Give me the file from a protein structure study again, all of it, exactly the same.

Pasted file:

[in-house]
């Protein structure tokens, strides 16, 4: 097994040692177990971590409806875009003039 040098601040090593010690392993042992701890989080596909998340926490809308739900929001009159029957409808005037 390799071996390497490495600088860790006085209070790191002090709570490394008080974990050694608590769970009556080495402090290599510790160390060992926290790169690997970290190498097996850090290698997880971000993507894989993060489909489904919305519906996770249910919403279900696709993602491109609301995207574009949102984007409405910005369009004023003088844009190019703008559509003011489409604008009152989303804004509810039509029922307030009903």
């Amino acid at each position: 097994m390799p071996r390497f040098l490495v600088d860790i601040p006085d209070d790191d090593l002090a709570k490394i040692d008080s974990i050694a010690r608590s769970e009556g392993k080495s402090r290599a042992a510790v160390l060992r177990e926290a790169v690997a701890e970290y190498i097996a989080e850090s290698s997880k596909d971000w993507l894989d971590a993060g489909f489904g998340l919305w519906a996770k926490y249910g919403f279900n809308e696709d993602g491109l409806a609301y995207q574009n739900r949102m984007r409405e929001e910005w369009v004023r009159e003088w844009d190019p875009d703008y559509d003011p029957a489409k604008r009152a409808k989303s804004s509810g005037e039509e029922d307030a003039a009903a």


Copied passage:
[in-house]
């Protein structure tokens, strides 16, 4: 097994040692177990971590409806875009003039 040098601040090593010690392993042992701890989080596909998340926490809308739900929001009159029957409808005037 390799071996390497490495600088860790006085209070790191002090709570490394008080974990050694608590769970009556080495402090290599510790160390060992926290790169690997970290190498097996850090290698997880971000993507894989993060489909489904919305519906996770249910919403279900696709993602491109609301995207574009949102984007409405910005369009004023003088844009190019703008559509003011489409604008009152989303804004509810039509029922307030009903």
């Amino acid at each position: 097994m390799p071996r390497f040098l490495v600088d860790i601040p006085d209070d790191d090593l002090a709570k490394i040692d008080s974990i050694a010690r608590s769970e009556g392993k080495s402090r290599a042992a510790v160390l060992r177990e926290a790169v690997a701890e970290y190498i097996a989080e850090s290698s997880k596909d971000w993507l894989d971590a993060g489909f489904g998340l919305w519906a996770k926490y249910g919403f279900n809308e696709d993602g491109l409806a609301y995207q574009n739900r949102m984007r409405e929001e910005w369009v004023r009159e003088w844009d190019p875009d703008y559509d003011p029957a489409k604008r009152a409808k989303s804004s509810g005037e039509e029922d307030a003039a009903a």